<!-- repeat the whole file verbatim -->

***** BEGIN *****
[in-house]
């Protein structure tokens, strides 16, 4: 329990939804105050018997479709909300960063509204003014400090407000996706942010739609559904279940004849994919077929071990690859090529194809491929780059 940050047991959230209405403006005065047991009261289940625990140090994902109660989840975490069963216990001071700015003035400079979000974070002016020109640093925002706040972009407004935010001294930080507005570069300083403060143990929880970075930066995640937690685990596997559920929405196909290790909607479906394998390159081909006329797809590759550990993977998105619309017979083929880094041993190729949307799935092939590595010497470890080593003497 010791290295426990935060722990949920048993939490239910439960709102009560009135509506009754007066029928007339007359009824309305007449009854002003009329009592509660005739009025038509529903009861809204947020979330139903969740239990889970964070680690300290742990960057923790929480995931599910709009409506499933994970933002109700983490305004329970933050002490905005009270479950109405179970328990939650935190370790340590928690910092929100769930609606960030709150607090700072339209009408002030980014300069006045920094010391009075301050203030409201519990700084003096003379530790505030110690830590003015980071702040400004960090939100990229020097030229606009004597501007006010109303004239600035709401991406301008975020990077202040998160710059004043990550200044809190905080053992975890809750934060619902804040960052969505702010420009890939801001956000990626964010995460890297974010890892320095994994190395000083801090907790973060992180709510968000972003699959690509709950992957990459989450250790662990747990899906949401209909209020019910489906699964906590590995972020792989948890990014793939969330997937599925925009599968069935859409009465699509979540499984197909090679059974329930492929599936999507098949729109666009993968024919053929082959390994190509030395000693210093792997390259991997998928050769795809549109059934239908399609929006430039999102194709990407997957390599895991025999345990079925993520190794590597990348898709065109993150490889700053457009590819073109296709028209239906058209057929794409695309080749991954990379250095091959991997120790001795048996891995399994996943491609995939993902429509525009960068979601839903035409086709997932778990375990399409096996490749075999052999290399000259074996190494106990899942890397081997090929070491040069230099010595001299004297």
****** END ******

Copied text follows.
[in-house]
């Protein structure tokens, strides 16, 4: 329990939804105050018997479709909300960063509204003014400090407000996706942010739609559904279940004849994919077929071990690859090529194809491929780059 940050047991959230209405403006005065047991009261289940625990140090994902109660989840975490069963216990001071700015003035400079979000974070002016020109640093925002706040972009407004935010001294930080507005570069300083403060143990929880970075930066995640937690685990596997559920929405196909290790909607479906394998390159081909006329797809590759550990993977998105619309017979083929880094041993190729949307799935092939590595010497470890080593003497 010791290295426990935060722990949920048993939490239910439960709102009560009135509506009754007066029928007339007359009824309305007449009854002003009329009592509660005739009025038509529903009861809204947020979330139903969740239990889970964070680690300290742990960057923790929480995931599910709009409506499933994970933002109700983490305004329970933050002490905005009270479950109405179970328990939650935190370790340590928690910092929100769930609606960030709150607090700072339209009408002030980014300069006045920094010391009075301050203030409201519990700084003096003379530790505030110690830590003015980071702040400004960090939100990229020097030229606009004597501007006010109303004239600035709401991406301008975020990077202040998160710059004043990550200044809190905080053992975890809750934060619902804040960052969505702010420009890939801001956000990626964010995460890297974010890892320095994994190395000083801090907790973060992180709510968000972003699959690509709950992957990459989450250790662990747990899906949401209909209020019910489906699964906590590995972020792989948890990014793939969330997937599925925009599968069935859409009465699509979540499984197909090679059974329930492929599936999507098949729109666009993968024919053929082959390994190509030395000693210093792997390259991997998928050769795809549109059934239908399609929006430039999102194709990407997957390599895991025999345990079925993520190794590597990348898709065109993150490889700053457009590819073109296709028209239906058209057929794409695309080749991954990379250095091959991997120790001795048996891995399994996943491609995939993902429509525009960068979601839903035409086709997932778990375990399409096996490749075999052999290399000259074996190494106990899942890397081997090929070491040069230099010595001299004297």